020A few leaders of the working people of industrial Britain believed, like George Eliot and other middle-class writers and social reformers,  in self-improvement through education, temperance and religion. The picture on the left shows the very respectable gathering of trades unionists which was organised to protest against the treatment of the six Tolpuddle martyrs whom the Dorchester magistrates sentenced to transportation for life for their trade union activities. They were Methodists. In the late twenties and early thirties there were several unsuccessful attempts to establish large national unions of workers, including  the Grand National Consolidated Trades Union, founded by the Welsh industrialist, Robert Owen. More of these leaders, however, remained suspicious of allying themselves to the progressive middle classes, believing that, for example, the abolition of the Corn Laws and the arrival of cheaper grain, flour and bread would just be a pretext for employers to lower wages further.

022The answer was a Magna Carta for the modern age: In May 1838 the Chartists sought to change the situation for working people by publishing and petitioning Parliament to accept the six points of The People’s Charter, the first of which was universal manhood suffrage. Three months later, the Charter was adopted by a crowd of two hundred thousand people at a meeting in Birmingham, marking the launching of the movement. The size of the crowd was an indication of the support which it was already attracting from widespread geographical areas, but most of these were industrial areas, where the rising corn prices and collapse of foreign trade in 1837-38 led to the support for the movement from unemployed workers in the manufacturing districts.

Above: The second Chartist petition is carried to the House of Commons, 1842

002The lack of support for Chartism from the southern agricultural districts and from the capital itself was a major part of the ultimate defeat of the movement in 1848. Feargus O’Connor, MP for Nottingham, the charismatic Irishman who had founded The Northern Star as an anti-poor law paper and turned it into the major organ of Chartist politics, held back the physical force wing of Chartism by promising a final attempt at moral persuasion. A Chartist Convention would meet in London at the beginning of April and present the latest monster petition – five million names, it was said, on a document so immense that it would have to be taken to parliament in great bales, loaded on a farm wagon pulled by four big dray horses. Supporters, including Irish nationalist confederates, would descend on the capital from the Midlands and the North and would meet in morning assemblies at various Greens and Squares north of Westminster and move south in converging processions towards the Thames bridges, thence to their mass meeting place at Kennington Common. After speeches had been made, the petition was to be brought to Parliament. The Duke of Wellington sent out orders to allow controlled access over the bridges to Kennington – but, if necessary, to bar the route back. Some eighty-five thousand special constables had been sworn to supplement the four thousand Peelers of Sir Robert Peel’s Metropolitan Police and the eight thousand troops who were standing by under the command of the hero of Waterloo.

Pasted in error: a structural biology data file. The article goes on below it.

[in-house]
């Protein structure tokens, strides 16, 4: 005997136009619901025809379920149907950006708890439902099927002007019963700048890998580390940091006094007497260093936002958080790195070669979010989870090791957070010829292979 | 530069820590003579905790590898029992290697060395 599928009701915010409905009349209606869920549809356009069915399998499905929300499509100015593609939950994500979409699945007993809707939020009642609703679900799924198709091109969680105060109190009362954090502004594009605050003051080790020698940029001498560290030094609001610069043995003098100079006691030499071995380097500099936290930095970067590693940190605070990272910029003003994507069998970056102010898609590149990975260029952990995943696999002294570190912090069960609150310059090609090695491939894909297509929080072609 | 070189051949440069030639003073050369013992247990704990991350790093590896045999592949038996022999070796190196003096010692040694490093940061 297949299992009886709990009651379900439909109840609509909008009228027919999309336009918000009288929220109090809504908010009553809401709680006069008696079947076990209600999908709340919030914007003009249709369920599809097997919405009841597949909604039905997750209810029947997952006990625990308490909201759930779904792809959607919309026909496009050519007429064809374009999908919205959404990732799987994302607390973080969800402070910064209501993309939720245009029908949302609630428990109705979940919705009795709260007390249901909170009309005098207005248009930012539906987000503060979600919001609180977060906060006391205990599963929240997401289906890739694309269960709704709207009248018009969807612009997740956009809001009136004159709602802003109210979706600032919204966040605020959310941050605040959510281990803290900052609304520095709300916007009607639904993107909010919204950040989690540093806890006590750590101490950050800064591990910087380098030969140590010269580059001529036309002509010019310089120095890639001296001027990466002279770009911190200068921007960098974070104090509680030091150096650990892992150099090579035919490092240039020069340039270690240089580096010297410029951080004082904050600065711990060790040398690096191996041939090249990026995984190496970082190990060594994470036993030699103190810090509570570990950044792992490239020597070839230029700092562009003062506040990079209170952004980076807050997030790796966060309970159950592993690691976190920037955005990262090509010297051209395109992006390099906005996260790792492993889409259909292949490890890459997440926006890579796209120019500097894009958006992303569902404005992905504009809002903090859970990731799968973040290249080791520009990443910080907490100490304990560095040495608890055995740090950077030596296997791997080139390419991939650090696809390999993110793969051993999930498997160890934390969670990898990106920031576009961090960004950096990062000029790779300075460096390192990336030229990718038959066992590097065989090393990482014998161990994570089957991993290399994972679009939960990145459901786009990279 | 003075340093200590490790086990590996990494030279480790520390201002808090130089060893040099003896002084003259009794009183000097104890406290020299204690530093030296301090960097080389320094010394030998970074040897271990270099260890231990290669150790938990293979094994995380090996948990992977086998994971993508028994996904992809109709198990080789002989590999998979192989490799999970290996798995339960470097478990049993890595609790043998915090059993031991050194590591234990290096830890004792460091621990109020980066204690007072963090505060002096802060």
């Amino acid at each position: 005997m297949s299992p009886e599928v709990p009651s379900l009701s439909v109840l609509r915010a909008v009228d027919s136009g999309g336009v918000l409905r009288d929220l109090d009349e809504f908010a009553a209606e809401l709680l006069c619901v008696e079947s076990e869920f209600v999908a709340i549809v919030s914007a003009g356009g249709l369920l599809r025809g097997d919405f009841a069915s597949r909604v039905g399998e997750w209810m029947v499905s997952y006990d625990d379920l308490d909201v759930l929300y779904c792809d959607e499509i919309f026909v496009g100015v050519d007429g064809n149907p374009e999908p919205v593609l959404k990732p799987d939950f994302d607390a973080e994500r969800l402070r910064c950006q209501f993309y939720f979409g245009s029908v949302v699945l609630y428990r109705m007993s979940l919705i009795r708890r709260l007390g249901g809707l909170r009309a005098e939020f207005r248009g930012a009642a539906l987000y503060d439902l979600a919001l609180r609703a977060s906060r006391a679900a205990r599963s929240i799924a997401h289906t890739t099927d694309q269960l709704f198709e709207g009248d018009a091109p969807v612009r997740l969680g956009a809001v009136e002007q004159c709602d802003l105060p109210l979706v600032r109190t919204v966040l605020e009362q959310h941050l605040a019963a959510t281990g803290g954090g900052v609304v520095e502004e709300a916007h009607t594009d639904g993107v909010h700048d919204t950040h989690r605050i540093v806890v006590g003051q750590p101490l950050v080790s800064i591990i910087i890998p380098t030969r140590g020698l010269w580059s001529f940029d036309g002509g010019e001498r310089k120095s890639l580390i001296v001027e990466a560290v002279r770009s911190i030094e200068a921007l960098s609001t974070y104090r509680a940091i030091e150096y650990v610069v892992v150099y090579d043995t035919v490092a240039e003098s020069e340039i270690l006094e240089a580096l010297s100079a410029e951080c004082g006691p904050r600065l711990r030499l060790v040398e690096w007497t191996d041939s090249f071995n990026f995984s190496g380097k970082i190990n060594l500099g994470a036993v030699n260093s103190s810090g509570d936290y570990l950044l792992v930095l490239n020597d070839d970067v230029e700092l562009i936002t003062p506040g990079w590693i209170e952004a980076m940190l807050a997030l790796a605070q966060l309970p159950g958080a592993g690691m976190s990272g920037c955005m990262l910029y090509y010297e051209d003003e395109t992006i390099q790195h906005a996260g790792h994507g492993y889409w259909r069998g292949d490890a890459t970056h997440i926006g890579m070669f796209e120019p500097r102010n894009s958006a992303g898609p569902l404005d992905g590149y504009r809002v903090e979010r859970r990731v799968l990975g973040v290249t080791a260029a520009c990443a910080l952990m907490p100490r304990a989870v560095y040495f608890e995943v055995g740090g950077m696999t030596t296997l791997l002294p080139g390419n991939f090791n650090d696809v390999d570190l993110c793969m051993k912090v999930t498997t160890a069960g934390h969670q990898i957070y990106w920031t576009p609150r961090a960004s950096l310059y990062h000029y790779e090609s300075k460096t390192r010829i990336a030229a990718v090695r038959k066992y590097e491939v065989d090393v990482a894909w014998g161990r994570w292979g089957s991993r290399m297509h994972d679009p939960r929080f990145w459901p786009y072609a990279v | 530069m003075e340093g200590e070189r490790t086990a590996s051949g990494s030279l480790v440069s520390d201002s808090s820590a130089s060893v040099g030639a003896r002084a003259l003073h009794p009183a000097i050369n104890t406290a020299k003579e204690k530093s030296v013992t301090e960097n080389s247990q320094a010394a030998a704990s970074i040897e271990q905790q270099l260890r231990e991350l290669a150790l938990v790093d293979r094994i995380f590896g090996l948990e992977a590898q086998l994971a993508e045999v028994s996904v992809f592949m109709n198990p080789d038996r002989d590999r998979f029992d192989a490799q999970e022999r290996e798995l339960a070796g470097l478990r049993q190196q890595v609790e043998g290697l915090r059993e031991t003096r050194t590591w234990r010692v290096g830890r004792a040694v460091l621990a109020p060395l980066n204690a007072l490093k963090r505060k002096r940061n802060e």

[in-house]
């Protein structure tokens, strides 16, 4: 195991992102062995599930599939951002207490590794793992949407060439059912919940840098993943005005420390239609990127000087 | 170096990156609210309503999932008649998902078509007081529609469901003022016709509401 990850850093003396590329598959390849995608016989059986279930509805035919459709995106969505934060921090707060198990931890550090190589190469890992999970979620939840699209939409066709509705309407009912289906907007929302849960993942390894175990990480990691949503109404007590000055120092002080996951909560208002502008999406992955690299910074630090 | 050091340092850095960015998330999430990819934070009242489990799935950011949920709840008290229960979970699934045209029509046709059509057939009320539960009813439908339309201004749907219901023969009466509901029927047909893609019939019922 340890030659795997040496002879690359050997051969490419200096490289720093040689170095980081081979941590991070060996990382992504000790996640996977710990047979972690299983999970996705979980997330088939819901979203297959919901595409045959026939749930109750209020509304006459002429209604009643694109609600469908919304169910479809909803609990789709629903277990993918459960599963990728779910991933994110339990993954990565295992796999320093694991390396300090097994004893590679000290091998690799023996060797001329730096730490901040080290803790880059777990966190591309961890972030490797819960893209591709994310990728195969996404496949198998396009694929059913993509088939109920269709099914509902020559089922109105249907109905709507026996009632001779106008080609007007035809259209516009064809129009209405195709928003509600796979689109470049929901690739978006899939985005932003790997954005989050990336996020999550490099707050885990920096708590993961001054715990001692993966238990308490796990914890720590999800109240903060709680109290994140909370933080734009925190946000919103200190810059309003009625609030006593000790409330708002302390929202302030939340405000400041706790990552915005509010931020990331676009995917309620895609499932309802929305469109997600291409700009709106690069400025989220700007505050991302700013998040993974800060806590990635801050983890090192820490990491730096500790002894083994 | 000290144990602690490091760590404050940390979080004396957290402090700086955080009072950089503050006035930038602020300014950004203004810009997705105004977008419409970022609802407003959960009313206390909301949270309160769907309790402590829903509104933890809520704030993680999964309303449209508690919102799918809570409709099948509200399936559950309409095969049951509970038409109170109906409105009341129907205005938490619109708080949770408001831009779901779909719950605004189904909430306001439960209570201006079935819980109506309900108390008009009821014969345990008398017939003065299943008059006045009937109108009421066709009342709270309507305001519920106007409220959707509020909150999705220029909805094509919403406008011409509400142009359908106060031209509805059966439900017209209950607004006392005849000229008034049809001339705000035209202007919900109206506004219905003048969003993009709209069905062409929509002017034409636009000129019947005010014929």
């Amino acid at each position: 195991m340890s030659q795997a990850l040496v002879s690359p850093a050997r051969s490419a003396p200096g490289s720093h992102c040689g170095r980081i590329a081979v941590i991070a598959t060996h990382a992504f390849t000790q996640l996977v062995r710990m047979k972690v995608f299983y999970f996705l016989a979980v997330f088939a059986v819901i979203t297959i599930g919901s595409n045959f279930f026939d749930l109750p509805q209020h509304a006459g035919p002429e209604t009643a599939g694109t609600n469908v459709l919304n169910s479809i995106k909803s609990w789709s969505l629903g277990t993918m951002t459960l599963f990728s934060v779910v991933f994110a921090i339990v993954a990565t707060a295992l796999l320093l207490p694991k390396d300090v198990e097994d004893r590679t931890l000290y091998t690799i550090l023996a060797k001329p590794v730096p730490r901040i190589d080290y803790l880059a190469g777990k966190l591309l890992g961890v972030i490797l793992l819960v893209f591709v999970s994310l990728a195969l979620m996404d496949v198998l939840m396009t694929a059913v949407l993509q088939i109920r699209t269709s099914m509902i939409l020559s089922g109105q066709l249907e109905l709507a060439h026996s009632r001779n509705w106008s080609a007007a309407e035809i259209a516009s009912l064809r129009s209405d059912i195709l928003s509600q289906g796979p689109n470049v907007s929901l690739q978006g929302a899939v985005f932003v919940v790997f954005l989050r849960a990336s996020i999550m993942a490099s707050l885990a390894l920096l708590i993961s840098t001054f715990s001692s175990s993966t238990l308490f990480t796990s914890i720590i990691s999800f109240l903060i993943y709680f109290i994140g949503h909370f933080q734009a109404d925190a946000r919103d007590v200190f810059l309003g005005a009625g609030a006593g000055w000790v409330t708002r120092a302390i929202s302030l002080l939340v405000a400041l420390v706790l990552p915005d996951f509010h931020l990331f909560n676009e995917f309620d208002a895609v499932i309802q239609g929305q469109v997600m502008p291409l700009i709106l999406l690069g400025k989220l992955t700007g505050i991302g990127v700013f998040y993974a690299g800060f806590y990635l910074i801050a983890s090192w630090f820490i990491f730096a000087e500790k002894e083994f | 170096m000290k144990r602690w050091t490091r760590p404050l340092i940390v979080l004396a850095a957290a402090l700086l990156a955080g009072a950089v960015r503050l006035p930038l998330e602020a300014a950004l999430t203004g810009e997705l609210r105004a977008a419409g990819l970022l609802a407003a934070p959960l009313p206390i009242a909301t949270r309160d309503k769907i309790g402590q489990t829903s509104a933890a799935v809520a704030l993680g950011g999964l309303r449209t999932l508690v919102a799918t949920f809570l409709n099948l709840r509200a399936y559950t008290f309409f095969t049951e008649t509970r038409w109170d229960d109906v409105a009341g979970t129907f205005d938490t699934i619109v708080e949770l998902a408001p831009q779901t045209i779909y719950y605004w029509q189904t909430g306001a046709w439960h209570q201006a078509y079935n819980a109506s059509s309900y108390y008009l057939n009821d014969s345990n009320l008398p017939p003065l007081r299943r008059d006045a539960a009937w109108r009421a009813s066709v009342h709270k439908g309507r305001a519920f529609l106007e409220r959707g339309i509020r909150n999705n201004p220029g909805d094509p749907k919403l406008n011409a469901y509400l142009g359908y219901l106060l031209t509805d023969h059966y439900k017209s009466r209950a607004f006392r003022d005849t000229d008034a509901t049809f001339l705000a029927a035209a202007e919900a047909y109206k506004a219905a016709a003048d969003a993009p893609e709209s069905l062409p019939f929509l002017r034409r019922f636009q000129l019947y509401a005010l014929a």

004Given this overwhelming display of force, O’Connor had the same choice to make as faced all the leaders of European marches and demonstrations in the springtime of 1848: whether to force the issue by attacking the soldiers head-on, hoping for defections, to opt for a tactical stand-off or even beat the retreat. In making his decision, he knew that the geography of rebellion was not on the side of the Chartists. In Paris, Berlin, Budapest, Prague and Vienna, the footsoldiers of liberty were local artisans and workers who barricaded themselves in their own quarters, hoisted the flags of revolution and defied government troops to come and get them. They could legitimately appear to be defending their own hearths and homes. But Londoners en masse were not so unified in their hatred of the Government, and still less of their romantic young Queen. The rank-and-file Chartists from the regions and provinces had already been stigmatised as an occupying army. At Kennington, speaking through repeaters standing on platforms dispersed through the huge crowd, surrounded by Irishmen, O’Connor announced that his orders were not to provoke any kind of incident with the soldiers and police. Nevertheless, on Blackfriars Bridge on the return march, faced with a solid wall of truncheon-wielding police, there was heaving, stone-throwing, charges and counter-charges. Arrests were made and heads bled. Many of the younger men among the demonstrators were disappointed, but O’Connor really had no choice. He may have had the numbers, but he had no means of arming them to face disciplined and resolute forces of order. The early photograph of the meeting at Kennington shows a disciplined, Sunday-best dressed respectable protest by workers always anxious to give the lie to their demonization as a drunken, criminal rabble.